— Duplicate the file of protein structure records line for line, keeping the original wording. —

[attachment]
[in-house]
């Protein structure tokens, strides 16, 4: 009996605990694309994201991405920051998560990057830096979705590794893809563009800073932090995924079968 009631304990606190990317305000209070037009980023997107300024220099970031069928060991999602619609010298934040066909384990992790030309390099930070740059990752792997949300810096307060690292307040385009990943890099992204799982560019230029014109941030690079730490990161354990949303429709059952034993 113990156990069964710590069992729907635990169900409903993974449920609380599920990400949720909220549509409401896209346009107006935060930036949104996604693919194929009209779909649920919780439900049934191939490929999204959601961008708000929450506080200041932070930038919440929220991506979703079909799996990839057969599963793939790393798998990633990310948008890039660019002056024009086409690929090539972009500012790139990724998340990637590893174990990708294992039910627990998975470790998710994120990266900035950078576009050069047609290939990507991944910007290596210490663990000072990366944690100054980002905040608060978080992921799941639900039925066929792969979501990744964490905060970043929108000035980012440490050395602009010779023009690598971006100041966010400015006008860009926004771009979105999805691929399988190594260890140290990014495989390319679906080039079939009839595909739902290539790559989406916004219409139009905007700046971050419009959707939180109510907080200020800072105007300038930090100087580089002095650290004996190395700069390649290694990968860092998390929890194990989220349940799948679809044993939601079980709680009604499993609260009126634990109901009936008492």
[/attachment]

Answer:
[in-house]
């Protein structure tokens, strides 16, 4: 009996605990694309994201991405920051998560990057830096979705590794893809563009800073932090995924079968 009631304990606190990317305000209070037009980023997107300024220099970031069928060991999602619609010298934040066909384990992790030309390099930070740059990752792997949300810096307060690292307040385009990943890099992204799982560019230029014109941030690079730490990161354990949303429709059952034993 113990156990069964710590069992729907635990169900409903993974449920609380599920990400949720909220549509409401896209346009107006935060930036949104996604693919194929009209779909649920919780439900049934191939490929999204959601961008708000929450506080200041932070930038919440929220991506979703079909799996990839057969599963793939790393798998990633990310948008890039660019002056024009086409690929090539972009500012790139990724998340990637590893174990990708294992039910627990998975470790998710994120990266900035950078576009050069047609290939990507991944910007290596210490663990000072990366944690100054980002905040608060978080992921799941639900039925066929792969979501990744964490905060970043929108000035980012440490050395602009010779023009690598971006100041966010400015006008860009926004771009979105999805691929399988190594260890140290990014495989390319679906080039079939009839595909739902290539790559989406916004219409139009905007700046971050419009959707939180109510907080200020800072105007300038930090100087580089002095650290004996190395700069390649290694990968860092998390929890194990989220349940799948679809044993939601079980709680009604499993609260009126634990109901009936008492």